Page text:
The city of Keyser may eliminate fluoridation as a way to reduce operating expenses at its water treatment plant.

The surprise announcement was made at Monday’s meeting of the Keyser Water Board, when newly designated Water Plant Supervisor Bobby Paugh proposed a reduction in chemical purchases at the plant on Water Street. Among the many chemicals used in the water treatment process, the only additive mentioned for reduction was fluoride, with Paugh reporting that the city could save $8,000 a year by eliminating the treatment.

He said another option would be to reduce the amount of fluoride by half, which would save the city about $4,000. “I’d really like to get rid of it altogether,” Paugh said, noting the difficulty of handling the chemical, which is toxic in the concentrated form used at the treatment plant.

The Keyser water plant, which serves about 15,000 people in Keyser, New Creek and McCoole, Md., is funded through user fees, namely the monthly water bills paid by residents and businesses hooked onto the system. With total annual operating expenses of $1.1 million, a savings of $8,000 – or seven-tenths of 1 percent of total costs — would not result in any reduction in water bills.

Contacted Tuesday about the proposal, A.J. Root, director of the Mineral County Health Department, said elimination of fluoride would set back efforts to promote dental health in the region. “When it comes to dental health, fluoride definitely decreases tooth decay,” he said.

Root noted that the health department, working through a regional coalition known as Mountain Health Alliance, has been trying for several years to establish a dental clinic at the health department office on Harley Staggers Drive, most recently meeting with local lawmakers in an effort to obtain $70,000 in construction funds for renovation of an old clinic at the department. The Alliance has already secured more than $70,000 in dental chairs, lights and other equipment to be used in the clinic.

Without such a facility, the Alliance has sponsored occasional one-day dental clinics to serve area residents who do not have dental insurance. A recent clinic at the Allegany County Fairgrounds drew over 800 people, including more than 200 from Mineral County, with many people turned away because of overwhelming demand.

Elimination of fluoride in Keyser, Root said, would make a bad situation worse. “Dental health is sorely needed, not just in Mineral County but in the region,” he said.

The health department director said that the Mineral County Board of Health – notorious for recently imposing a no-smoking law at bars and clubs throughout the county – would not have any role in the city’s fluoride decision. However, he said the board would readily offer an opinion on the matter in an advisory capacity.

Dr. William Ludwick, a Keyser dentist who was recently appointed to the Board of Health, said Tuesday he strongly opposes elimination of fluoride in the city’s water, noting the importance of the additive for children who have not yet developed good tooth-brushing habits. “I think it’s very important for the children of the area,” he said. “It would be a step backward to take fluoride from our water system.”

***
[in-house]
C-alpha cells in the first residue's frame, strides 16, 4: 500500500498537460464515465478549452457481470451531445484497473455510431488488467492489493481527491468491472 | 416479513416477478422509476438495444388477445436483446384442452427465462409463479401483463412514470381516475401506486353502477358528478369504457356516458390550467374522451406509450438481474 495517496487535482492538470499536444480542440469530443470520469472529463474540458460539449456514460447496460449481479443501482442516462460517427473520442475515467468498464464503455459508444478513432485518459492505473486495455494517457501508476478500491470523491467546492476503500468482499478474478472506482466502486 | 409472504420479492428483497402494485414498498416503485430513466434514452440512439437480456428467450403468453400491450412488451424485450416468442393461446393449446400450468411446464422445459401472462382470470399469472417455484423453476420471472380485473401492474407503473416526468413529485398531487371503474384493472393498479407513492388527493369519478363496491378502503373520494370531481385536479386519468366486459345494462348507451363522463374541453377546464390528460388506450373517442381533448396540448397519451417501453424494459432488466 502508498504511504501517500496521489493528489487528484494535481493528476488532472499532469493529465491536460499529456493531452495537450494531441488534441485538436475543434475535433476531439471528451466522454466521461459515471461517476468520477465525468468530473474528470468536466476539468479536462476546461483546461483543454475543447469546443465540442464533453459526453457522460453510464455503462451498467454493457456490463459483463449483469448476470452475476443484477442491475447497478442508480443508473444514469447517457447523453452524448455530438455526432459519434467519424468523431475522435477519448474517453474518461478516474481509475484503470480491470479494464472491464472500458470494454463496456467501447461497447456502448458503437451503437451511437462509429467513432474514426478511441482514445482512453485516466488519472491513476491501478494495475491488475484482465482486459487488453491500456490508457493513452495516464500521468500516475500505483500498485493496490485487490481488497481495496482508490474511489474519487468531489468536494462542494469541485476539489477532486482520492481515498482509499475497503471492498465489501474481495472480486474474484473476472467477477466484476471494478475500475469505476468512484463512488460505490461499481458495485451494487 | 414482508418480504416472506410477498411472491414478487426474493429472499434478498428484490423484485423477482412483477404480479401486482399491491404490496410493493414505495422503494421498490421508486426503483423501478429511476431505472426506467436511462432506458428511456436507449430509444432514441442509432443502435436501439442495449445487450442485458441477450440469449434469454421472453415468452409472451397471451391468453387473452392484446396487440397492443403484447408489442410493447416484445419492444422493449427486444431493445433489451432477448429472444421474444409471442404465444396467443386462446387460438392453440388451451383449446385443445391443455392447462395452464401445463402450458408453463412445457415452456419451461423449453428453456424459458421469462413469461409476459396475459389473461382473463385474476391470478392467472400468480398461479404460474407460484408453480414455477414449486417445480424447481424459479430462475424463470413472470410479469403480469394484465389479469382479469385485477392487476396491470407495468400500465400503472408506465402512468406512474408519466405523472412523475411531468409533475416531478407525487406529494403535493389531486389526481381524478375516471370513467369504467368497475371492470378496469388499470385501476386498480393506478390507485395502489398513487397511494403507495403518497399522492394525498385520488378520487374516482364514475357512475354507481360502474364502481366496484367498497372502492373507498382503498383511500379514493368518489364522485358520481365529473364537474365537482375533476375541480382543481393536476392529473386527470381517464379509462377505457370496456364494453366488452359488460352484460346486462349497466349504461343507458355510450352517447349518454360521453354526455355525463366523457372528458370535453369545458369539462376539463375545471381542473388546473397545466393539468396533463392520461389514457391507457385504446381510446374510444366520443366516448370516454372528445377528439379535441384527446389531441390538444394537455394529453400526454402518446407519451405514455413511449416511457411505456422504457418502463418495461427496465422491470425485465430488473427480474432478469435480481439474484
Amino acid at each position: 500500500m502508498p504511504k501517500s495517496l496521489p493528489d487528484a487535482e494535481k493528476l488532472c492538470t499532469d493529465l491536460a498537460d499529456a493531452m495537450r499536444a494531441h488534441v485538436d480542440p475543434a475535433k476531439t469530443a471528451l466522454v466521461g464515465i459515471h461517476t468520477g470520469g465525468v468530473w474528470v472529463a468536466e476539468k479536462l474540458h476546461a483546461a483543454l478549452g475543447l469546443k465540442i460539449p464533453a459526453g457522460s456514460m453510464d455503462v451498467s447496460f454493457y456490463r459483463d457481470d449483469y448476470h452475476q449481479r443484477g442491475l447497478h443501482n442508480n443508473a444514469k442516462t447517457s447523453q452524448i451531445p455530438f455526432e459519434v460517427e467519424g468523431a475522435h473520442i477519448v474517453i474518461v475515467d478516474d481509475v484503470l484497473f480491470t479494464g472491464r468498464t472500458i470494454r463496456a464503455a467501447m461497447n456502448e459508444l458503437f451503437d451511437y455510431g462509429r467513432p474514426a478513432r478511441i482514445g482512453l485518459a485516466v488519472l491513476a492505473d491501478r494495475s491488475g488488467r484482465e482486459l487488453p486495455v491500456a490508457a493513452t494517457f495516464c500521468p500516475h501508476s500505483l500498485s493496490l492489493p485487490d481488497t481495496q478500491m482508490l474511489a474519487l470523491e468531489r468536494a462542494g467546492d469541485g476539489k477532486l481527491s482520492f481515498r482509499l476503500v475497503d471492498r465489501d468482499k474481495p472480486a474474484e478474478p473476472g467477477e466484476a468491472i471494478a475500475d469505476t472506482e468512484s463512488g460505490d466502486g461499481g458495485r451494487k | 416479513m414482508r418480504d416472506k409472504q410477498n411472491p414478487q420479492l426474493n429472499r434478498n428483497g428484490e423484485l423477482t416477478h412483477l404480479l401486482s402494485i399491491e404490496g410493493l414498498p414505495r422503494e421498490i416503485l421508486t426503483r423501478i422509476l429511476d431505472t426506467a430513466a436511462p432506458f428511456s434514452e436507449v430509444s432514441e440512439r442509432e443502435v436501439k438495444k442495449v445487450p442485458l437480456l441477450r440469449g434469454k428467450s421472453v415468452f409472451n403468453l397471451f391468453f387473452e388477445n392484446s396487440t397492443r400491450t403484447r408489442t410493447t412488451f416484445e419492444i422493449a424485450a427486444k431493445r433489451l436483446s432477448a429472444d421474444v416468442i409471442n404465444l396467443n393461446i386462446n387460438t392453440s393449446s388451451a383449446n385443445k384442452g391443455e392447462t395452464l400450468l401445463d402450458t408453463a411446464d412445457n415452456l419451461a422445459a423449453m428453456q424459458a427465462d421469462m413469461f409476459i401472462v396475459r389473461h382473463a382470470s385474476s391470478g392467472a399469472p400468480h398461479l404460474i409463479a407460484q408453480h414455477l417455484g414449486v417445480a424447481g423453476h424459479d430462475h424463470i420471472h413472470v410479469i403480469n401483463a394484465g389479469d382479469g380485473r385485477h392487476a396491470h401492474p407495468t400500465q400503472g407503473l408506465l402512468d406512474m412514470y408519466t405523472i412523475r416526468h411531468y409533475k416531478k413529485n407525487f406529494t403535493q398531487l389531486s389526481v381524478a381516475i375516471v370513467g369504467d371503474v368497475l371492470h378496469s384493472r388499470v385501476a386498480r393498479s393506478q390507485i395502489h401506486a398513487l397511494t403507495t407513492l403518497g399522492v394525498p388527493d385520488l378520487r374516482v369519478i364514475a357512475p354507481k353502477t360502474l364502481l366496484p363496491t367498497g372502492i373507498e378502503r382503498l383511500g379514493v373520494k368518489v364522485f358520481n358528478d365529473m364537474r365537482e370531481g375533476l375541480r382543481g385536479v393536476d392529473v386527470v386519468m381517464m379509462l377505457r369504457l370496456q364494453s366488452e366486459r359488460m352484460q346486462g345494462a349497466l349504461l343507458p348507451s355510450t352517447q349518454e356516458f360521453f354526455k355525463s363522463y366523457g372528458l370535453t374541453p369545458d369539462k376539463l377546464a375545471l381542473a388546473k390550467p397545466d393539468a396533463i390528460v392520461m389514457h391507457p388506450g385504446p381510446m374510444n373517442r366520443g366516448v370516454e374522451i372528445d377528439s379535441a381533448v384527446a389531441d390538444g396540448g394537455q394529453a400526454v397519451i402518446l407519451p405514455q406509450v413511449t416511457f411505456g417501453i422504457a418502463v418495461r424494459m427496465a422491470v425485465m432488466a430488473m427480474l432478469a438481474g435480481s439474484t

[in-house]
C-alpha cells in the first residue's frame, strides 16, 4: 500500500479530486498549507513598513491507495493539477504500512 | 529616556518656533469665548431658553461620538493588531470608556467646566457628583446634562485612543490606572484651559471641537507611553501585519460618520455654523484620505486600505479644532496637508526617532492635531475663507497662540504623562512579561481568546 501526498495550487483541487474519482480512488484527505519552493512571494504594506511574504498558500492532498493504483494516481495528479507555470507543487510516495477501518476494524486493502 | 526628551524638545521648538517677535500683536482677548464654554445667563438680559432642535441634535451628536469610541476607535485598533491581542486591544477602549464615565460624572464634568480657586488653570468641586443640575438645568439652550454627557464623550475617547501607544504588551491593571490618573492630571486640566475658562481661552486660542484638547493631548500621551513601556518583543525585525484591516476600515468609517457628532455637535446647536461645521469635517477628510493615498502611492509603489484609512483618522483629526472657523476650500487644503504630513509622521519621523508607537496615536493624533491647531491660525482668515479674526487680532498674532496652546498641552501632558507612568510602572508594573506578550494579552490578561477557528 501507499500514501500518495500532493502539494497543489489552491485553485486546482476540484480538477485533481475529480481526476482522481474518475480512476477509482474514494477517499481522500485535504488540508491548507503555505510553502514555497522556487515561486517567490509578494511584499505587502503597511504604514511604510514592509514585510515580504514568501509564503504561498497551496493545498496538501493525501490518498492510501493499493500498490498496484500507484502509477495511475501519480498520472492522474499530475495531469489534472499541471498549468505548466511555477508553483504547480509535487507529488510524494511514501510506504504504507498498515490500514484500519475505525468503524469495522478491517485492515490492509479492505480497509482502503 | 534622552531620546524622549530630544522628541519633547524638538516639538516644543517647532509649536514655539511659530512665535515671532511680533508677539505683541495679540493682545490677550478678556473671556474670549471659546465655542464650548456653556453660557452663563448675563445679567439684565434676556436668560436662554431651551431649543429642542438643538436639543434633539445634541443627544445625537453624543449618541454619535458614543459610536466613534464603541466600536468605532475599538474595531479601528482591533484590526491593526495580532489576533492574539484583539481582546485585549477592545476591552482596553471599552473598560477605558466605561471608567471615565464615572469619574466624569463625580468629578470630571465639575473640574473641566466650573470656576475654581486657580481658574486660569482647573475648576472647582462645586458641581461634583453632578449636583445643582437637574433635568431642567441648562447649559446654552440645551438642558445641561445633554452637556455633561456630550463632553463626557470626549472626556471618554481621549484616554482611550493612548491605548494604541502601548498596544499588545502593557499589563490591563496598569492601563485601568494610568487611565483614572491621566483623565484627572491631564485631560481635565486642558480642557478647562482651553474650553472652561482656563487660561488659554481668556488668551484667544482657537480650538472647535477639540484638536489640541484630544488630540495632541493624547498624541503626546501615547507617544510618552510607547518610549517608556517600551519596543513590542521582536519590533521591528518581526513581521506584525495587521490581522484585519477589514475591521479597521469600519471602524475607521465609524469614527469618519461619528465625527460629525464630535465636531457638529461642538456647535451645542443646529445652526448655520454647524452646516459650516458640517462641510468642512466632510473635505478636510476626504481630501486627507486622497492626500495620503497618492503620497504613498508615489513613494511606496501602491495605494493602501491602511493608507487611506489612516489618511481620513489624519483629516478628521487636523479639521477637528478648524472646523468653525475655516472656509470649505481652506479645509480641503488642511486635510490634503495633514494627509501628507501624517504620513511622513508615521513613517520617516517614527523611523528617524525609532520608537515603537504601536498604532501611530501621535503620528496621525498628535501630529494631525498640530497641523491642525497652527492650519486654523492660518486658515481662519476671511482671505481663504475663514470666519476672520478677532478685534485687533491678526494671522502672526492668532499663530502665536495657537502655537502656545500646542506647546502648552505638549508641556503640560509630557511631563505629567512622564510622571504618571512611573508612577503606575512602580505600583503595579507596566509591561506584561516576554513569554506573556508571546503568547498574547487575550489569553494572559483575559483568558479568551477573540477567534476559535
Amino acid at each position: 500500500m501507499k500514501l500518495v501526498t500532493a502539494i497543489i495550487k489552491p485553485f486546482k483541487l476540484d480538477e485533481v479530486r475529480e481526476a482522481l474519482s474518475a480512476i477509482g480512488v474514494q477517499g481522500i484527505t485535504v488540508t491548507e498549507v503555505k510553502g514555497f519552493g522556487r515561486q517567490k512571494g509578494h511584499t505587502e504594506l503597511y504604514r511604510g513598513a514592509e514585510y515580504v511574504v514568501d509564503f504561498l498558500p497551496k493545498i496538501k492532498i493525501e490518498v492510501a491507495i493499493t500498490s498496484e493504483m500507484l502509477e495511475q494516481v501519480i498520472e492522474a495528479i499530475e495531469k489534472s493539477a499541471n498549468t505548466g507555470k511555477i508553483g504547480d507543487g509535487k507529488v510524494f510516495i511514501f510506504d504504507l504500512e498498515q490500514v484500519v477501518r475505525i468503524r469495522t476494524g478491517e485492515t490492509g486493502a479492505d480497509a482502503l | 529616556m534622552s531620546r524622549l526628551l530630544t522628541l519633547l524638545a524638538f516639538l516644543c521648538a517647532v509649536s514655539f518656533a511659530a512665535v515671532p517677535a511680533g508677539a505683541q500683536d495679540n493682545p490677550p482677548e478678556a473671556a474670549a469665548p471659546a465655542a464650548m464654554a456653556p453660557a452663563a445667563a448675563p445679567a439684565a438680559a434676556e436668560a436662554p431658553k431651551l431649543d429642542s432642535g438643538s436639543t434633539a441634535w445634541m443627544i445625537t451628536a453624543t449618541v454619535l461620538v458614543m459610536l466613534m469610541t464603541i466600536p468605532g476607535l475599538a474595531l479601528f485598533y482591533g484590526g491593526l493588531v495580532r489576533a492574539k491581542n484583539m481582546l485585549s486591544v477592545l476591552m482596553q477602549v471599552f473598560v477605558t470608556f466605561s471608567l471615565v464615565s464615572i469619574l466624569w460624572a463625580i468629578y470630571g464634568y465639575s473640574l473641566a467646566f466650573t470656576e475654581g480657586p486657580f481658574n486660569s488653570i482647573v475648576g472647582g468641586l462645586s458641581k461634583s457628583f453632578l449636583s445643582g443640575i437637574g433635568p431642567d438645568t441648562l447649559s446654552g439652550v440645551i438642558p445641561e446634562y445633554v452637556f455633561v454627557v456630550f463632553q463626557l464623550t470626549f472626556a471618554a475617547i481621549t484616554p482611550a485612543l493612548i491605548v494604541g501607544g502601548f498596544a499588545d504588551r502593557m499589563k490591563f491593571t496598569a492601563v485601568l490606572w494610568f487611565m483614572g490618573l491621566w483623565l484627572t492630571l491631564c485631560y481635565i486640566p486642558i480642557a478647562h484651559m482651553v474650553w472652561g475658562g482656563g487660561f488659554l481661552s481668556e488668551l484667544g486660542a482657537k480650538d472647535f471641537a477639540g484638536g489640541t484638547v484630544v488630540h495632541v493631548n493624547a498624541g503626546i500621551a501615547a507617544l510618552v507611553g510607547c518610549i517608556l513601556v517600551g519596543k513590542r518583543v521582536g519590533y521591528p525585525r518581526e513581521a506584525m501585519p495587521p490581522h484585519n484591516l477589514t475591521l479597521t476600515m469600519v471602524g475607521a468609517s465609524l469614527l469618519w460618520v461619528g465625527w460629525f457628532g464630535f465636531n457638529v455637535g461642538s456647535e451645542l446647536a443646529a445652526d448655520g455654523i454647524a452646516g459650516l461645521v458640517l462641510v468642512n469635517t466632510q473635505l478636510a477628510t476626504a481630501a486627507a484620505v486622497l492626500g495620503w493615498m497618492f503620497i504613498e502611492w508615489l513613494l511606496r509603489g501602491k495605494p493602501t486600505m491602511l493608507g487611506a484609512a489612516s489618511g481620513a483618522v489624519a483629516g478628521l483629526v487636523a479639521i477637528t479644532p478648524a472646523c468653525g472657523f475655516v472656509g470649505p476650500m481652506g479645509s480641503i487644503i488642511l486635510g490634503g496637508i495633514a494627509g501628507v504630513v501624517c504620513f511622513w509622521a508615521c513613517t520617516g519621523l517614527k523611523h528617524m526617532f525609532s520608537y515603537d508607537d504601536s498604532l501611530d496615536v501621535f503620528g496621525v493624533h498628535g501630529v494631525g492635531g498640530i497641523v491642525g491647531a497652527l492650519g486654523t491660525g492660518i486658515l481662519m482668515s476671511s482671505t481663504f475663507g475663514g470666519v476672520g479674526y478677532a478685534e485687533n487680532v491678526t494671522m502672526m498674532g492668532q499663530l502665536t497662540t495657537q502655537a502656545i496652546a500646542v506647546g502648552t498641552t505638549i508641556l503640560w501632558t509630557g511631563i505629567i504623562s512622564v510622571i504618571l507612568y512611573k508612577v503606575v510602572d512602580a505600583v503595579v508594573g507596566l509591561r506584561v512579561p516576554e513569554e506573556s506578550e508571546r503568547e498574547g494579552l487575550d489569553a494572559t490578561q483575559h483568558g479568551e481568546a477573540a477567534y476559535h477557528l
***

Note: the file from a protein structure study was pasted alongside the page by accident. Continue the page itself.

Dr. Ludwick also questioned the city’s rationale for eliminating an important component of dental health care for relatively meager savings. “I don’t think we should sacrifice the health of our children for the love of a few thousand dollars,” he said.

In addition to cost savings, city officials described the issue as one of personal freedom. Mayor Randy Amtower said fluoridation forces people to consume a chemical that some consider “poison.” By eliminating it from city water, those who wish to use fluoride could obtain it through store-bought rinses, while those who oppose it would not have to ingest the chemical.

“That’s true America, where you have a choice…,” he said. “The way it’s happening now, you don’t have a choice.”

City Administrator Shannon Marsh also voiced opposition to fluoride, saying she does not allow her child to receive the treatment at school.

Root noted, however, that fluoride is especially important for low-income or otherwise disadvantaged children whose parents are either unable to obtain proper dental care or who neglect to seek such care. “It’s been proven that it does decrease the amount of decay.”

Noting the many rural residents of the state served by individual wells, Ludwick noted that West Virginia in recent decades made a concerted and successful effort to provide fluoride through municipal water systems, as a way to provide the treatment to as many people as possible.

Keyser has been treating its water with fluoride since 1981. Veteran councilman and former mayor Ed Miller, who also serves on the Water Board, recalled numerous contentious meetings before the treatment was added at that time. “I don’t want to go through that again,” he said Monday.

Amtower, however, appeared eager for the debate. “I’ve heard both sides of the argument,” he said.

While the fluoridation issue arose as part of ongoing efforts by Amtower to reduce operational expenses across the board, it could also impact the $7 million reconstruction of the water treatment plant now underway. Engineers attending the Water Board meeting to update city officials on the project noted that if the city decides against fluoridation, designs would need to be altered to eliminate “the fluoride room” at the plant. Like the reduction in chemical costs, though, the engineers said the alteration would result in only minimal savings relative to the overall cost of the project.